There is no shortage of broken things in our county or our world. When things are broken, we want to fix them. If we're not skilled repairmen we might discover that our efforts only make things worse. Certainly, such unskilled efforts can lead to our frustration. Moreover, our urgent desire to see things fixed makes us vulnerable to all sorts of suggested remedies.
Evangelical Christians (among whom I count myself), have sought a number of solutions to the national and cultural problems of our day, many of which (while well-intentioned) have failed to address them in a distinctively Christian manner. Some of us have retreated into our Christian ghettos and withdrawn completely from the process, while others have become activists and sought a variety of political remedies. For some the family has become the primary institution of redemption while others have wedded God and country―a version of American patriotism―the "Christian nation." In many cases Christians have come to equate their own cause with conservative political ideology, thus becoming one more special interest group in the political milieu.
The Church, however, stands above and apart as the Kingdom of God. She is the "pillar and ground of the truth." She is central; not peripheral. Christ is the Head of His own Body and He remains Prophet, Priest and King. He speaks (through His Church) to the world and to His people. He intercedes (through the Church) for the world and His people, and He rules (through the Church) over both the world and His people. The Church is an outpost of heaven in a fallen world; she is the light shining on the hill. The Christian family or individual is an outpost of the Church (not the other way around).
The world can only be fixed by the Master Carpenter and thus, bowing the knee to Him is our only hope of repair. Worship―acknowledging Him for who He is and for what He has done―is at the absolute center of where we must begin if anything (or everything) is to be redeemed, including politics. We may not blend the teachings of Jesus, and Gandhi, and Martin Luther King, Jr., along with the Founding Fathers, which is to confuse our categories. The worship of the one true and living God is the only organizing principle that can produce loving communities (i.e., societies). It's within those redemptive communities (i.e., the church), where we really live and serve and grow and mature. From there we go out and call others to bow the knee in worship and call them to join the community of the redeemed.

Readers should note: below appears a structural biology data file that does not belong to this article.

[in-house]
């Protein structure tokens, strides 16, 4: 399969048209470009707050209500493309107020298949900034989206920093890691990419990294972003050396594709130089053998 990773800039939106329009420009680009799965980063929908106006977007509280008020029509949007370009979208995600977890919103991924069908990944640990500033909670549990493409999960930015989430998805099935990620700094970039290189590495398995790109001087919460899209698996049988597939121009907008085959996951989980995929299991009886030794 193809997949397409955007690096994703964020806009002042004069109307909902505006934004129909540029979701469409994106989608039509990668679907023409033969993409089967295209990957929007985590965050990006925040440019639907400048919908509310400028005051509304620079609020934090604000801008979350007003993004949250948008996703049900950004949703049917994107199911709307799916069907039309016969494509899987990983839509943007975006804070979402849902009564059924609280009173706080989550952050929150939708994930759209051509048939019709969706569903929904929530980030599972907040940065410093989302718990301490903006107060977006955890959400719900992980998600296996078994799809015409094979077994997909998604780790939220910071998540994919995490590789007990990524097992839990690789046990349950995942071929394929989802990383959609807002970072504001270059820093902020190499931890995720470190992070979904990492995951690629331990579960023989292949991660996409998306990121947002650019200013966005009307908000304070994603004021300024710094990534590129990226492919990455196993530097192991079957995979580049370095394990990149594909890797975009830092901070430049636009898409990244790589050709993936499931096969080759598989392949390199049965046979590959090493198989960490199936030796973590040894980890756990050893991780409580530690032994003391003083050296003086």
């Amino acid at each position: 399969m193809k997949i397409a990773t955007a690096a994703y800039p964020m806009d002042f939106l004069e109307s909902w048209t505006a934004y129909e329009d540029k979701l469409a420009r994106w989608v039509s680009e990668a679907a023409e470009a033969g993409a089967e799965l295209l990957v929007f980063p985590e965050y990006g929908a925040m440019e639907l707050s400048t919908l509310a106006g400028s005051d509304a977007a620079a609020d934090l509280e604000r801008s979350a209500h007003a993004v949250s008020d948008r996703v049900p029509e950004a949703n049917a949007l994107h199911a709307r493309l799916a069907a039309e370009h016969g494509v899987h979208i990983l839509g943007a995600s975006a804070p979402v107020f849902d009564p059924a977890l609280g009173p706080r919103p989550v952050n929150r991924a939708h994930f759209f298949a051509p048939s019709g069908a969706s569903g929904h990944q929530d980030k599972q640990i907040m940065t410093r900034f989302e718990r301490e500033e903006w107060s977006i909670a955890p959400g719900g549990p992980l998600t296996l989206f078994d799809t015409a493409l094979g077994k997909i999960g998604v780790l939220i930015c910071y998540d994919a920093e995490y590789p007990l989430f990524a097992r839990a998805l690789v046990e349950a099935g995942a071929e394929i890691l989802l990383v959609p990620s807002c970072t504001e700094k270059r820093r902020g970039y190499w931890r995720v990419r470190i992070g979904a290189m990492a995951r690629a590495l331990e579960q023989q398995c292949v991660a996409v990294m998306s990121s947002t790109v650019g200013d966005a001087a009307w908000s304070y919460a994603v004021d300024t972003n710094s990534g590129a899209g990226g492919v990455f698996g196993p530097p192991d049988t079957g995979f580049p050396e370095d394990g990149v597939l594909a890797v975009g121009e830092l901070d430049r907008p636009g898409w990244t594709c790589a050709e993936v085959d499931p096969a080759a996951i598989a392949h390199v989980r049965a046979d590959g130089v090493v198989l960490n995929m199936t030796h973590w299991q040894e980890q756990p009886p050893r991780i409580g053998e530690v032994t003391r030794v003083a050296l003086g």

Like our nation, the nation of Israel was broken and in need of repair. Peter healed a lame man by pointing him to Jesus. The political leaders demanded an explanation and so, Peter delivered a political speech in Acts 4:11-26. Here is part of what he said to the rulers:
8 Then Peter, filled with the Holy Spirit, said to them, "Rulers of the people and elders of Israel: 9 If we this day are judged for a good deed done to a helpless man, by what means he has been made well, 10 let it be known to you all, and to all the people of Israel, that by the name of Jesus Christ of Nazareth, whom you crucified, whom God raised from the dead, by Him this man stands here before you whole. 11 This is the 'stone which was rejected by you builders, which has become the chief cornerstone.' 12 Nor is there salvation in any other, for there is no other name under heaven given among men by which we must be saved."
While Peter speaks of individual salvation, he also speaks of much more. Our political task is indirect but it's also powerful. It's the same message that rocked Rome and turned the world upside-down. The kingdoms of this world have become the kingdoms of our Lord and of His Christ, and He shall reign forever and ever!" (Rev. 11:15). If you have a choice between worshiping and voting, then worship. If you have the opportunity to do both, then vote in a manner that glorifies God.